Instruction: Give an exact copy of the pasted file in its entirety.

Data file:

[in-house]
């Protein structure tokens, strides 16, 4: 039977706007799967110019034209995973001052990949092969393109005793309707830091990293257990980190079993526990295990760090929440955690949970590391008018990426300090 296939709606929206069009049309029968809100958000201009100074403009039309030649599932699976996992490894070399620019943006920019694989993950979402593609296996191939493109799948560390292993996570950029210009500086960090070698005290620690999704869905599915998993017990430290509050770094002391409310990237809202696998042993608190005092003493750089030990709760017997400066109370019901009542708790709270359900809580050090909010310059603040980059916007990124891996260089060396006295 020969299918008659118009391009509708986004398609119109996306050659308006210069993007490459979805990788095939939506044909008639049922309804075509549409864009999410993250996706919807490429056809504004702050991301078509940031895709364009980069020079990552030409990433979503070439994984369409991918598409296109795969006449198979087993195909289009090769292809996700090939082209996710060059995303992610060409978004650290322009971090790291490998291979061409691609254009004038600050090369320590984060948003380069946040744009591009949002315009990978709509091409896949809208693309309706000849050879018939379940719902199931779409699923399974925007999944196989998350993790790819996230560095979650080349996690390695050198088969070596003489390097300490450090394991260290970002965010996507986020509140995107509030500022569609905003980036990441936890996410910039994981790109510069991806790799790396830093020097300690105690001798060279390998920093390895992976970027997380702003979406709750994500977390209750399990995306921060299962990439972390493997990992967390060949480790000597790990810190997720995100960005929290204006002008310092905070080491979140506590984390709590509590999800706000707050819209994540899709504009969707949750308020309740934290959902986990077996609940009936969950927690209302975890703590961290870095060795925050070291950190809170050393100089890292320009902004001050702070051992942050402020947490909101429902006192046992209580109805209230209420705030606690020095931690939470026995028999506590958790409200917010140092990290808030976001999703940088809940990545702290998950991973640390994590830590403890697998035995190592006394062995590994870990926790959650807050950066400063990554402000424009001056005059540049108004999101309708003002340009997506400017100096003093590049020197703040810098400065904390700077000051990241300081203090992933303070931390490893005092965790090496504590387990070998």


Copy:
[in-house]
């Protein structure tokens, strides 16, 4: 039977706007799967110019034209995973001052990949092969393109005793309707830091990293257990980190079993526990295990760090929440955690949970590391008018990426300090 296939709606929206069009049309029968809100958000201009100074403009039309030649599932699976996992490894070399620019943006920019694989993950979402593609296996191939493109799948560390292993996570950029210009500086960090070698005290620690999704869905599915998993017990430290509050770094002391409310990237809202696998042993608190005092003493750089030990709760017997400066109370019901009542708790709270359900809580050090909010310059603040980059916007990124891996260089060396006295 020969299918008659118009391009509708986004398609119109996306050659308006210069993007490459979805990788095939939506044909008639049922309804075509549409864009999410993250996706919807490429056809504004702050991301078509940031895709364009980069020079990552030409990433979503070439994984369409991918598409296109795969006449198979087993195909289009090769292809996700090939082209996710060059995303992610060409978004650290322009971090790291490998291979061409691609254009004038600050090369320590984060948003380069946040744009591009949002315009990978709509091409896949809208693309309706000849050879018939379940719902199931779409699923399974925007999944196989998350993790790819996230560095979650080349996690390695050198088969070596003489390097300490450090394991260290970002965010996507986020509140995107509030500022569609905003980036990441936890996410910039994981790109510069991806790799790396830093020097300690105690001798060279390998920093390895992976970027997380702003979406709750994500977390209750399990995306921060299962990439972390493997990992967390060949480790000597790990810190997720995100960005929290204006002008310092905070080491979140506590984390709590509590999800706000707050819209994540899709504009969707949750308020309740934290959902986990077996609940009936969950927690209302975890703590961290870095060795925050070291950190809170050393100089890292320009902004001050702070051992942050402020947490909101429902006192046992209580109805209230209420705030606690020095931690939470026995028999506590958790409200917010140092990290808030976001999703940088809940990545702290998950991973640390994590830590403890697998035995190592006394062995590994870990926790959650807050950066400063990554402000424009001056005059540049108004999101309708003002340009997506400017100096003093590049020197703040810098400065904390700077000051990241300081203090992933303070931390490893005092965790090496504590387990070998």